The dataset consisted of 10000 pieces of the representation with labels, so the model had the data to find correlations within. For example, the system was able to spot the fact that the label consists of “red” and there was a particular number combination for that representation.
The correlations spotted depend only on the quality and type of the label. The more detailed the label is, the more precise effect the model can deliver.
Injecting an idea
Having knowledge about the ways a large neural network processes images, the plugin network can tune the output by forcing the large network to produce images with the desired parameters.
For example, if the network is producing images of cars, the data scientist can force it to deliver only red pickups, assuming the plugin network was trained on a dataset containing enough examples.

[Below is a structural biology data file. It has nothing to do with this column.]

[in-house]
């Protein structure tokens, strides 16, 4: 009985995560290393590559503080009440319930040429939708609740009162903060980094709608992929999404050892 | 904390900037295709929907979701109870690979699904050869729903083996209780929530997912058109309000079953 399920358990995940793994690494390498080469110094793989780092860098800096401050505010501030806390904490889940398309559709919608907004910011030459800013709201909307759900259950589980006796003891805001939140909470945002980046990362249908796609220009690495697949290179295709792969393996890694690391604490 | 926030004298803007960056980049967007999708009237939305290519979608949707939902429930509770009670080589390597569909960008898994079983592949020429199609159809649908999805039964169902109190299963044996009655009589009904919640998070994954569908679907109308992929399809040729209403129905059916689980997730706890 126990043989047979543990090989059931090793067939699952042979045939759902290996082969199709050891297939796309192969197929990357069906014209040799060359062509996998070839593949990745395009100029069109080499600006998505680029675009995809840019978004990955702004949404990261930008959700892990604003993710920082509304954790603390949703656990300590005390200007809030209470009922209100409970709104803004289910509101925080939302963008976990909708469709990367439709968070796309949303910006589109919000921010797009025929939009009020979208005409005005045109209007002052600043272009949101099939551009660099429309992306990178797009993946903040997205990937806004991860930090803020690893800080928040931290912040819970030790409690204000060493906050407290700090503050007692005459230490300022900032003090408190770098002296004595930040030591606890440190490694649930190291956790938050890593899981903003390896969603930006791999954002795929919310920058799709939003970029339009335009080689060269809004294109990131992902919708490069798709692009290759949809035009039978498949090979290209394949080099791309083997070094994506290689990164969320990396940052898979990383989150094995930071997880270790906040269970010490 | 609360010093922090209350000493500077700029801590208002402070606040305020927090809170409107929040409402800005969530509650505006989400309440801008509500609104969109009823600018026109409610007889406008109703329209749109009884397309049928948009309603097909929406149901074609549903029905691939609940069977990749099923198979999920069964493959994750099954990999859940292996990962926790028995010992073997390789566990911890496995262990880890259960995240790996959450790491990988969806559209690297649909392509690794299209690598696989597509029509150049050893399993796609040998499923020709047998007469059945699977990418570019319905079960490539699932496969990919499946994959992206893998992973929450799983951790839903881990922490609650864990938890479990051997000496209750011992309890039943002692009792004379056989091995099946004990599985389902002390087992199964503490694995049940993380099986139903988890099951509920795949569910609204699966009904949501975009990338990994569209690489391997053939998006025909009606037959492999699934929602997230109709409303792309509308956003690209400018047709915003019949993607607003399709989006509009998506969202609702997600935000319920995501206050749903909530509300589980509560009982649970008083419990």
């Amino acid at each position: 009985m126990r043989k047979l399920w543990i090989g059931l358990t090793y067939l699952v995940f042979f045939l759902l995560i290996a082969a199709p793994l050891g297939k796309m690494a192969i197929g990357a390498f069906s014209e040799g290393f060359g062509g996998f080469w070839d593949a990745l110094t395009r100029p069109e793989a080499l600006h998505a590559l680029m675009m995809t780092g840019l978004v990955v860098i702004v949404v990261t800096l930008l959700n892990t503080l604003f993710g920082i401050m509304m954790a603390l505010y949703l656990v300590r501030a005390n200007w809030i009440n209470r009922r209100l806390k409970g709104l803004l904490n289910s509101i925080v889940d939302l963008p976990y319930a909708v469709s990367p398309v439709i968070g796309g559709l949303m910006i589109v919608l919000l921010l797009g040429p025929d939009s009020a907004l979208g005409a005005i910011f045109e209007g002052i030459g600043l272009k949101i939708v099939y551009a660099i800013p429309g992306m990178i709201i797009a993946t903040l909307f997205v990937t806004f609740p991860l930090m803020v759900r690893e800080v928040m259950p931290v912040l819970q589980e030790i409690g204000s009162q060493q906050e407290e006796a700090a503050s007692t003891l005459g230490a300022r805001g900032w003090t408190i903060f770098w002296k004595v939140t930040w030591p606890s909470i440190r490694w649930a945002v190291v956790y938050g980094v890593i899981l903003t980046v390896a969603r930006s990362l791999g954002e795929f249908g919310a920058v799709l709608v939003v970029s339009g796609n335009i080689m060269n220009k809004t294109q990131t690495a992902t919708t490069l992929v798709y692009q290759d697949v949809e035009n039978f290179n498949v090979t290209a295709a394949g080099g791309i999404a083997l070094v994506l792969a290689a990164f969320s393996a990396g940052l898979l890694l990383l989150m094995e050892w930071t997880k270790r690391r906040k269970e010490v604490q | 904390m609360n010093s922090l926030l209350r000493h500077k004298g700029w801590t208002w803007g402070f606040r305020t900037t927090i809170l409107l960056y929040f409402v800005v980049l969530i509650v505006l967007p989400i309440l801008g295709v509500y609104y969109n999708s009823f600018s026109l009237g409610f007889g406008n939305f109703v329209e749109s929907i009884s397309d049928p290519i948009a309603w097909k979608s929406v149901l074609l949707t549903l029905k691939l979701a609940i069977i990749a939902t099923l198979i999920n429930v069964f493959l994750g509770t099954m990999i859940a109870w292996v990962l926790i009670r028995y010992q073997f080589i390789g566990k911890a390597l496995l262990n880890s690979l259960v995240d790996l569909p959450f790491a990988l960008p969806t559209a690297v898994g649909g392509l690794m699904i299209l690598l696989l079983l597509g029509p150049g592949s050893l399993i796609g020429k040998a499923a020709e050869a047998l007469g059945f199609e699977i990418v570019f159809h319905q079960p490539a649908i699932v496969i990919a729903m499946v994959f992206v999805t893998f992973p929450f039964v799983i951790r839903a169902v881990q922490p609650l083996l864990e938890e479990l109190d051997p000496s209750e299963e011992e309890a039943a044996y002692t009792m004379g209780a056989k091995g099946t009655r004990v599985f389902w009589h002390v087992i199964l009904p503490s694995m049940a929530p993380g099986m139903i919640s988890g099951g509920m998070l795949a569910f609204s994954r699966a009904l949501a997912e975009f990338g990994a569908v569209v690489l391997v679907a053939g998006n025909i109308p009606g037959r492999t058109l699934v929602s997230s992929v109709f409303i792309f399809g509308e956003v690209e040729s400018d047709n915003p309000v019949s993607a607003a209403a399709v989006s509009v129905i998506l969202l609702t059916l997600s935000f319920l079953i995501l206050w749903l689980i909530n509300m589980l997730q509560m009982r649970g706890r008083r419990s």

Using the plugin network, the data scientists can force a large, pretrained network to produce the output of the desired outcome. With that come several advantages:
- Saving on computing power – the “large” network has already been trained and its architecture and operations remain unchanged. The plugin network is trained on numerical representations and labels. Processing this data requires a fraction of the computing power required to train a full-scale image processing neural network.
- Saving on time – the time required to build the new dataset is incomparable with the time required to build a dataset using neural network outputs. Also, the nature of the data reduces the training time greatly.
- Keeping the large network untouched – the plugin network can be added and removed at will, so there is no need to retrain or intervene in the large network at all. As such, it can be used “on production” without any risk of disrupting already existing solutions.
- Much higher control of output – the plugin network delivers output of desired parameters, enabling the data scientists to collect outputs faster and with much less effort.